The Effects of Spreading Yourself Too Thin on A College Campus
by Megan Dreher, Editor-in-Chief
Most days, I’m tired.
I’ve been told that the exhaustion is something I did it to myself. I’ve been told that my exhaustion isn’t valid because of that. But the reality of the situation is that one of my proudest accomplishments during my four years at Manhattan College is the fact that I’ve been able to do it all, and truly can say that I love doing it.
Editor-in-Chief, Vice President of Communication for student government, captain of the national championship dance team, co-director of the Center for Ethics, Writing Consultant, double major, grad school applicant…I think that’s it (for now). I won’t lie, it’s extremely vulnerable to list everything I’ve involved myself in over the past four years. It’s taxing, trying to extend myself in every area and do all of it well. As someone who craves perfection, and truly wants to do my best in each activity I commit myself to, I exhaust myself.
I’ve resorted to means of self-care—face masks, pedicures, naps. Unfortunately, even those relaxing activities are consumed with thoughts about answering emails, writing personal statements, and thinking of what comes next on my Google calendar. I have become obsessed with scheduling, organizing, and living on a time table.
I often wonder if this will continue into my post-collegiate life. No, I won’t be in charge of or participating in these clubs anymore. But, my fear is that this obsession with involvement will find new outlets to manifest in. I am extremely passionate about everything I do, but it doesn’t negate the fact that it drains me. I can only imagine the ways in which future commitments will drain me if I don’t take the time now to establish how I will take care of myself.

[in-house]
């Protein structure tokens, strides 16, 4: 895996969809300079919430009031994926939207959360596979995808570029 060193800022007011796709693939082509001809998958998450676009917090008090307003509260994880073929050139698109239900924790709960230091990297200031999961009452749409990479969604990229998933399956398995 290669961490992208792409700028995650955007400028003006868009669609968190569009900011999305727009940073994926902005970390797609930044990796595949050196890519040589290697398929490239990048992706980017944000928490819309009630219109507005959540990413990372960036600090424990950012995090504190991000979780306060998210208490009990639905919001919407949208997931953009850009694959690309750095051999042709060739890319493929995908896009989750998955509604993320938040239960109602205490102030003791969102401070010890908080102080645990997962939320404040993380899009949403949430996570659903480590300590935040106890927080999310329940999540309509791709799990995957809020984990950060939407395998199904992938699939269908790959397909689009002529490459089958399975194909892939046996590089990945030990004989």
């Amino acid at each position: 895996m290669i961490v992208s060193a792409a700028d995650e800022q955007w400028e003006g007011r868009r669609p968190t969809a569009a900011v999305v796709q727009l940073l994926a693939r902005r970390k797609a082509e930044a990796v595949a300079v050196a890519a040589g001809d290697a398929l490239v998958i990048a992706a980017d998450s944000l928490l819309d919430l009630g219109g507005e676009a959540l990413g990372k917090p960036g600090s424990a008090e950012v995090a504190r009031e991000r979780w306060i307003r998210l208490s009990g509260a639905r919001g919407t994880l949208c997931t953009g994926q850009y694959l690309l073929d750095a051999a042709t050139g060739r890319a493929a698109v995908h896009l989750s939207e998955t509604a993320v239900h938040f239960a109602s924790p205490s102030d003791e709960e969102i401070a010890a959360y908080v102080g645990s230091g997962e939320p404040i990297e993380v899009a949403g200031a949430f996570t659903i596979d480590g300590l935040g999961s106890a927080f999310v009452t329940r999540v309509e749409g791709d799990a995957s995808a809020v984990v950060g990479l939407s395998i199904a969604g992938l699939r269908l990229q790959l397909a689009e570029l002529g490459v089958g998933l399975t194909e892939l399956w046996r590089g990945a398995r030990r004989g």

Self-care, and more importantly self-validation, are not just buzzwords. We’re busy. We’re tired. And that’s not okay. We need to find ways in which we can release stress, frustration, and emotional angst. It’s okay that we can’t do it all. It’s taken four years and a super long email signature to realize that. I still have a lot of learning to do.
The best advice I can give, even if it’s completely unsolicited, is to recognize that it’s okay to ask for help. We can’t do it all alone, and ultimately there will be a time that we will fail. Failure is something that we often consider to be taboo, especially as students. But it provides an experience to learn, to grow, and to show a super exposed side of the self to others who deeply care. Lean on those who are willing to support you.
This is for you—the person that is overwhelmed with the pressure of perfection and the need to prove yourself. You are doing the best you can, and you’re appreciated for what you give. You shouldn’t be ashamed to admit that it’s too much, and that at the end of it all…you’re tired.